KUALA LUMPUR: Foreign investors took a breather from selling off stocks listed on Bursa Malaysia last week, with the sale of Malaysian equities by foreign funds narrowing to RM289.3 million.
In contrast, foreign funds sold RM416.7 million in the prior week, according to MIDF Amanah Investment Bank Bhd Research.
In his weekly fund flow report yesterday, MIDF Research’s Adam M Rahim said international funds have been net sellers on Bursa for nine out of fifteen weeks so far.
International funds started the week with a decent foreign net outflow of RM12 million on Monday, the lowest in 11 trading days, he said.
“The level of foreign net selling jumped by more than four times on Tuesday to reach RM53.1 million as Bursa’s Telecommunication Index led decliners among the sectoral indices.
“Investors shrugged off the cut in the International Monetary Fund’s economic growth outlook for 2019 from 3.5% to 3.3%,” he said.
As such, offshore investors made their way back to Malaysian shores on Wednesday to a tune of RM67.6 million net, a level not seen in 17 trading days, he said.
But the following two days saw the resumption of foreign net selling on Bursa, and at a higher pace of above RM100 million.
Adam said Thursday recorded the highest foreign net outflow during the week at RM165.4 million, due to the report of Khazanah Nasional Bhd offering the sale of Tenaga Nasional Bhd (TNB) shares under a share placement to raise RM1.05 billion, causing TNB’s share price to drop by 4.1%.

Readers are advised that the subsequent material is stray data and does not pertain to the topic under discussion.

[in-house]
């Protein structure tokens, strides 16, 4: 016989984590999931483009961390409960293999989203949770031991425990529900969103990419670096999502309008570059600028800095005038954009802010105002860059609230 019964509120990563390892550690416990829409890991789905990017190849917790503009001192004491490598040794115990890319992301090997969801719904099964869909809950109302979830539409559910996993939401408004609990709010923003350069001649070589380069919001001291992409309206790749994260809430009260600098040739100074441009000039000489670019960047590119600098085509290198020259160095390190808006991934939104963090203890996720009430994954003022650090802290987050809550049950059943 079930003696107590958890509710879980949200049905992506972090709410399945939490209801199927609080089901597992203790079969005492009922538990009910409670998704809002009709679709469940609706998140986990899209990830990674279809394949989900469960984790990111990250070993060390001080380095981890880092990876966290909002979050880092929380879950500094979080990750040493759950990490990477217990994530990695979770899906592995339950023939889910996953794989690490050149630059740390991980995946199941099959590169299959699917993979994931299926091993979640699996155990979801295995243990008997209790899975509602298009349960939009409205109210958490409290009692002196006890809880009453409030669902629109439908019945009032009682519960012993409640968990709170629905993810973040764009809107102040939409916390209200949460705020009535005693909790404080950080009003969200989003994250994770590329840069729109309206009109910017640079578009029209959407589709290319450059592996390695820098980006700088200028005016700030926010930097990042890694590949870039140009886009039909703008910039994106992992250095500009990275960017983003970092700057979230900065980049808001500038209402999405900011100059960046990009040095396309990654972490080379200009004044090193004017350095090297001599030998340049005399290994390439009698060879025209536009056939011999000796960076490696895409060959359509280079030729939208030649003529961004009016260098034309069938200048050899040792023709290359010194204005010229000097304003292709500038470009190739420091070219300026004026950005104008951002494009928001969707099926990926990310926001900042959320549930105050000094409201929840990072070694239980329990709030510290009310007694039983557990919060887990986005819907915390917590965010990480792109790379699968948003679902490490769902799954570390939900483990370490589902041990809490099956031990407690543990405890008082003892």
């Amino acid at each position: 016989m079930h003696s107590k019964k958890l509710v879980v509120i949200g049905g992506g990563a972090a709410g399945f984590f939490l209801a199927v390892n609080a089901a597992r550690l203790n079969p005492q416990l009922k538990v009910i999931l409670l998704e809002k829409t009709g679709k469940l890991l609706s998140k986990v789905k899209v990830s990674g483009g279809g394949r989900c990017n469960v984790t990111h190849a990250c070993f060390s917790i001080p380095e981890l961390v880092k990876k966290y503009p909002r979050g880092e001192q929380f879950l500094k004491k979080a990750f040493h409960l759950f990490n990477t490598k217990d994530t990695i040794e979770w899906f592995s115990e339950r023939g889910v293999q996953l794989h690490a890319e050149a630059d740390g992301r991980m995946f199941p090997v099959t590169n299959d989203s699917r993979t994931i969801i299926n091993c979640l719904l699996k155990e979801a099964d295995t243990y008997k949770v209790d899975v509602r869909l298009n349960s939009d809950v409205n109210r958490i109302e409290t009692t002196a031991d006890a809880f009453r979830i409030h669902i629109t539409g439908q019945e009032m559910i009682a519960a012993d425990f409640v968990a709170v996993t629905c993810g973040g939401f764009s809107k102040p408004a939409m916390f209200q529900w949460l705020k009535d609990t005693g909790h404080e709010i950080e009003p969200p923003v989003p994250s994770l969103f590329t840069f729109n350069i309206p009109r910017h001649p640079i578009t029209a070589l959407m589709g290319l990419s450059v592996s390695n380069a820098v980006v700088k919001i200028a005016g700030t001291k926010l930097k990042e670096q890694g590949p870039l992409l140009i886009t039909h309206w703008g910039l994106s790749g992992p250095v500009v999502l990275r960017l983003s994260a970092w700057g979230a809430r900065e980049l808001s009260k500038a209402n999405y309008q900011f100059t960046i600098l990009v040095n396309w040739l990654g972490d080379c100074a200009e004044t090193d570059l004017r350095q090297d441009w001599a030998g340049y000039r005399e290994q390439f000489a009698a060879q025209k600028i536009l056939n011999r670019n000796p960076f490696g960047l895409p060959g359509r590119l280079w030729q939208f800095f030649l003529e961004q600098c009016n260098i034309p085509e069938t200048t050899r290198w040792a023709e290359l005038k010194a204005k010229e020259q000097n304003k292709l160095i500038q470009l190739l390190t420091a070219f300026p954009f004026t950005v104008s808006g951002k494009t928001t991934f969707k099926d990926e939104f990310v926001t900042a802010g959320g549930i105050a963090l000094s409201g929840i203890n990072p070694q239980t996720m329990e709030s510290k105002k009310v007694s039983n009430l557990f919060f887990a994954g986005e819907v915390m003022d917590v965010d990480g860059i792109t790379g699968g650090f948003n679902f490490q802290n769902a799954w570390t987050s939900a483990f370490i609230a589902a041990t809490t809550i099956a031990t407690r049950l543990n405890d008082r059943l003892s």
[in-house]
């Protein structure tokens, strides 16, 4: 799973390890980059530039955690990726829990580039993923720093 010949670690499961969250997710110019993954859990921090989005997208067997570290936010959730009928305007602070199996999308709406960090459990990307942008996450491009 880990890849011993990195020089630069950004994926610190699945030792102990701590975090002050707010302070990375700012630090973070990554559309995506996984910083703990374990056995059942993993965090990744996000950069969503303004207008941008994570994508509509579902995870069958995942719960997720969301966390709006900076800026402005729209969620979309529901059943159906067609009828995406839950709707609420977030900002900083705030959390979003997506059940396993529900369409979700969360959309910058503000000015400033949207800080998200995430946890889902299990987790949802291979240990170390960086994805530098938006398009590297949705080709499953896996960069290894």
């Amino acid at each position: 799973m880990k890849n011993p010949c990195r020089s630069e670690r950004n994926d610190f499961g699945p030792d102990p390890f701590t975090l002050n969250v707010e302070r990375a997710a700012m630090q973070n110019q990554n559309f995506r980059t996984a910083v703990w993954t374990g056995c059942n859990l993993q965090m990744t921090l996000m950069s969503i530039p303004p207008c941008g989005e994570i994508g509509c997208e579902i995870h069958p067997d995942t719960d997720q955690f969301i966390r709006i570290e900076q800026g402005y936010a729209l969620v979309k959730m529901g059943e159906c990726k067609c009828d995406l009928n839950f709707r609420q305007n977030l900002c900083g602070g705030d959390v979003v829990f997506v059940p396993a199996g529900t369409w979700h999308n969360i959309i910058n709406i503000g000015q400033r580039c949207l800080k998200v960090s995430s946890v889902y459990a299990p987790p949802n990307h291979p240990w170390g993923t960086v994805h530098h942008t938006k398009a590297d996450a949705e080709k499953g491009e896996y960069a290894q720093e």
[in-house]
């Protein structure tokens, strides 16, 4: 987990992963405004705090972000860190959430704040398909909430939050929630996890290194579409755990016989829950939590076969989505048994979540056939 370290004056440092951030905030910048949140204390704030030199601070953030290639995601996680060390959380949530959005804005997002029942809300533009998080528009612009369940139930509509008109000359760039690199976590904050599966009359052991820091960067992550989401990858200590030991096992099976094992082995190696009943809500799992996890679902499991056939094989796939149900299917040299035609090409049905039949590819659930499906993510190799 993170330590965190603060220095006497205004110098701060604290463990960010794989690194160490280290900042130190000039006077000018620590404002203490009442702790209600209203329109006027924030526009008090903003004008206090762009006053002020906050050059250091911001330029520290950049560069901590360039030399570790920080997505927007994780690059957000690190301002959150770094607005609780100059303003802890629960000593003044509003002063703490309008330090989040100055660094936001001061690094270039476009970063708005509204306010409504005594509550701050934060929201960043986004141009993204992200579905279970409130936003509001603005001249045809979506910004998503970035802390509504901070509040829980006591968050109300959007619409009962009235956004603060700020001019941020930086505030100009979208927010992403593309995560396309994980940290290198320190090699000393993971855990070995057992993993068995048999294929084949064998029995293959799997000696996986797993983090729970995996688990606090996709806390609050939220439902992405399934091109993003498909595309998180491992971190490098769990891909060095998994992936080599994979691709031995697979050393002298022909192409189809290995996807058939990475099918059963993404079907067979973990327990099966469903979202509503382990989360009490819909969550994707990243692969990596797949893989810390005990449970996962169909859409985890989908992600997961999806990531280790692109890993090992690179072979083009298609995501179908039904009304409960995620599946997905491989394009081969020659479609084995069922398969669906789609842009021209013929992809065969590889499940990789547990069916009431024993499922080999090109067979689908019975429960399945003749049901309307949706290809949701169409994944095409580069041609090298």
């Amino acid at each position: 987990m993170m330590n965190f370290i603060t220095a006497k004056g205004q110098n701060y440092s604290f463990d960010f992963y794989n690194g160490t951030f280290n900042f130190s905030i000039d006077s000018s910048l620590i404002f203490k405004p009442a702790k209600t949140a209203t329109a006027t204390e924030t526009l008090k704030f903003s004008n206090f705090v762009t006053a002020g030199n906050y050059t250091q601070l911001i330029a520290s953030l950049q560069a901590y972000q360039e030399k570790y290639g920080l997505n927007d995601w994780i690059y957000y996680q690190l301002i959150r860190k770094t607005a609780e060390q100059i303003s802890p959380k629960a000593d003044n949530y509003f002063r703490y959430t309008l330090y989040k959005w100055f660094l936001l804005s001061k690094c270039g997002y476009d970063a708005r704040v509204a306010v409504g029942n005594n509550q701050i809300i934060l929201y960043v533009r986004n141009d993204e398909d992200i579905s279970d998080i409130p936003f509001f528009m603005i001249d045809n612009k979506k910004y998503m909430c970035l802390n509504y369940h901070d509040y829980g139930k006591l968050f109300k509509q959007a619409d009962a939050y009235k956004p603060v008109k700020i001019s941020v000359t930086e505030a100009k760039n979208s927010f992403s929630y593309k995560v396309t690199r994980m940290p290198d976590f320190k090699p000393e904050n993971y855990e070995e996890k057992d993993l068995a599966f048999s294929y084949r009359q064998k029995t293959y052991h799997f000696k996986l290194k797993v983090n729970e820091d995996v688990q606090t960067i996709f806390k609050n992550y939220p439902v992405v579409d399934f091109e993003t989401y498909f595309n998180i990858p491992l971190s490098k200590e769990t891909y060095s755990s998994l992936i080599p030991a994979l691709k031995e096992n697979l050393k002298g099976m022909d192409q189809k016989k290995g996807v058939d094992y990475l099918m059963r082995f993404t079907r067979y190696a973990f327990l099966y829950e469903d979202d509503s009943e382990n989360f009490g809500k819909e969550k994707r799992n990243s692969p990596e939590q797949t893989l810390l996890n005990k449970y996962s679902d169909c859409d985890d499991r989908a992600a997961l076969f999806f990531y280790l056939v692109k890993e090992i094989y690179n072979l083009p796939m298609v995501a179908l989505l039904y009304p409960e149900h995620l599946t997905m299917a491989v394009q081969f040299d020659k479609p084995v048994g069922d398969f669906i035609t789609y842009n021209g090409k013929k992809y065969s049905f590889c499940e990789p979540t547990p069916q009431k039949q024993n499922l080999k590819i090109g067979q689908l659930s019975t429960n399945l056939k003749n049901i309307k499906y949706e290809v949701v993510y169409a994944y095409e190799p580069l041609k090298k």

The FBM KLCI subsequently closed at 1,624 points, the lowest close since late December 2016.
“The announcement of the continuation of the East Coast Rail Link (ECRL) project at a lower cost on Friday helped reduce foreign net selling level to RM126.4 million. The local bourse reacted positively to the announcement by gaining for the first time in three days to settle at 1,630 points on Friday,” he said.
On a year-to-date basis, foreign funds have sold RM2.05 billion net of local equities, placing Malaysia as the nation with the largest foreign net outflow among the four Asean markets that MIDF Research monitors.
“Meanwhile, among the seven Asian markets we track, India is the nation with the largest foreign net inflow worth more than US$8.5 billion or RM30 billion as the general election held in phases had begun in the republic,” he said.
Worldwide, Adam said most equity markets remained mixed last week as some Asian markets prepared to head to the polls.
Brent crude oil price, meanwhile, remained strong at above US$70 per barrel throughout the whole of last week, marking its third straight week of gains. The support for Brent crude oil price, mainly came from the falling Opec production in addition to the supply disruptions in Libya and Venezuela, said Adam.
In Asia, offshore funds continued to make their way into markets here for the fifth week running.
“Based on the provisional aggregate data for the seven Asian exchanges that we track, investors classified as “foreign” bought US$1.72 billion net last week, the 12th time that the weekly foreign net inflow reached above US$1 billion this year,” he added.